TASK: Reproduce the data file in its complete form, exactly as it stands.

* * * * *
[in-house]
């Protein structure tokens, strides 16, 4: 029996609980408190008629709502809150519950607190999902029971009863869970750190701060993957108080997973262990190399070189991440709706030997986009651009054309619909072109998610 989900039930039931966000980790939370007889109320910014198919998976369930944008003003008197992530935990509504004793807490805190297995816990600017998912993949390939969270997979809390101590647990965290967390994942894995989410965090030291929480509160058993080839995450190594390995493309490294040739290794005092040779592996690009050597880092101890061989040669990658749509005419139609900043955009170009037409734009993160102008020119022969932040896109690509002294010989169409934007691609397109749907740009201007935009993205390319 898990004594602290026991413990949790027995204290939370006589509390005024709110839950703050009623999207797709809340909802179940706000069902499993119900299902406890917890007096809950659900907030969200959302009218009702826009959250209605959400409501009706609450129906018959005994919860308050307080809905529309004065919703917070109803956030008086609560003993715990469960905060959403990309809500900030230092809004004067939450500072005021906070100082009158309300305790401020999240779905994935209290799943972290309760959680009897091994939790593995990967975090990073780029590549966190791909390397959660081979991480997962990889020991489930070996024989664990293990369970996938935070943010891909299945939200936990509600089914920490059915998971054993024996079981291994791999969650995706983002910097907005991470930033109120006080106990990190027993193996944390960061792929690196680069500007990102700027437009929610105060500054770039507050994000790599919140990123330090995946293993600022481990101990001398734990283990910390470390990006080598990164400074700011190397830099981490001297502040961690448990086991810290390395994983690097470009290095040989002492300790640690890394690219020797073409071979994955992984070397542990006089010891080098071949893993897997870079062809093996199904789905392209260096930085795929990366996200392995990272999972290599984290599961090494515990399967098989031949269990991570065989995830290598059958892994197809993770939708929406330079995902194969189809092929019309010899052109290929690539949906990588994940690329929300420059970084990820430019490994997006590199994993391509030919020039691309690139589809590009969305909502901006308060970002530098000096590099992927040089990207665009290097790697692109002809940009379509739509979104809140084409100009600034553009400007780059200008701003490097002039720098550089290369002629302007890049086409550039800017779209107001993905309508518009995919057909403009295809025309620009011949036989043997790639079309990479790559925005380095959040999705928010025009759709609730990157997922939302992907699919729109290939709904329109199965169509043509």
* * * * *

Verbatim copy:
[in-house]
């Protein structure tokens, strides 16, 4: 029996609980408190008629709502809150519950607190999902029971009863869970750190701060993957108080997973262990190399070189991440709706030997986009651009054309619909072109998610 989900039930039931966000980790939370007889109320910014198919998976369930944008003003008197992530935990509504004793807490805190297995816990600017998912993949390939969270997979809390101590647990965290967390994942894995989410965090030291929480509160058993080839995450190594390995493309490294040739290794005092040779592996690009050597880092101890061989040669990658749509005419139609900043955009170009037409734009993160102008020119022969932040896109690509002294010989169409934007691609397109749907740009201007935009993205390319 898990004594602290026991413990949790027995204290939370006589509390005024709110839950703050009623999207797709809340909802179940706000069902499993119900299902406890917890007096809950659900907030969200959302009218009702826009959250209605959400409501009706609450129906018959005994919860308050307080809905529309004065919703917070109803956030008086609560003993715990469960905060959403990309809500900030230092809004004067939450500072005021906070100082009158309300305790401020999240779905994935209290799943972290309760959680009897091994939790593995990967975090990073780029590549966190791909390397959660081979991480997962990889020991489930070996024989664990293990369970996938935070943010891909299945939200936990509600089914920490059915998971054993024996079981291994791999969650995706983002910097907005991470930033109120006080106990990190027993193996944390960061792929690196680069500007990102700027437009929610105060500054770039507050994000790599919140990123330090995946293993600022481990101990001398734990283990910390470390990006080598990164400074700011190397830099981490001297502040961690448990086991810290390395994983690097470009290095040989002492300790640690890394690219020797073409071979994955992984070397542990006089010891080098071949893993897997870079062809093996199904789905392209260096930085795929990366996200392995990272999972290599984290599961090494515990399967098989031949269990991570065989995830290598059958892994197809993770939708929406330079995902194969189809092929019309010899052109290929690539949906990588994940690329929300420059970084990820430019490994997006590199994993391509030919020039691309690139589809590009969305909502901006308060970002530098000096590099992927040089990207665009290097790697692109002809940009379509739509979104809140084409100009600034553009400007780059200008701003490097002039720098550089290369002629302007890049086409550039800017779209107001993905309508518009995919057909403009295809025309620009011949036989043997790639079309990479790559925005380095959040999705928010025009759709609730990157997922939302992907699919729109290939709904329109199965169509043509």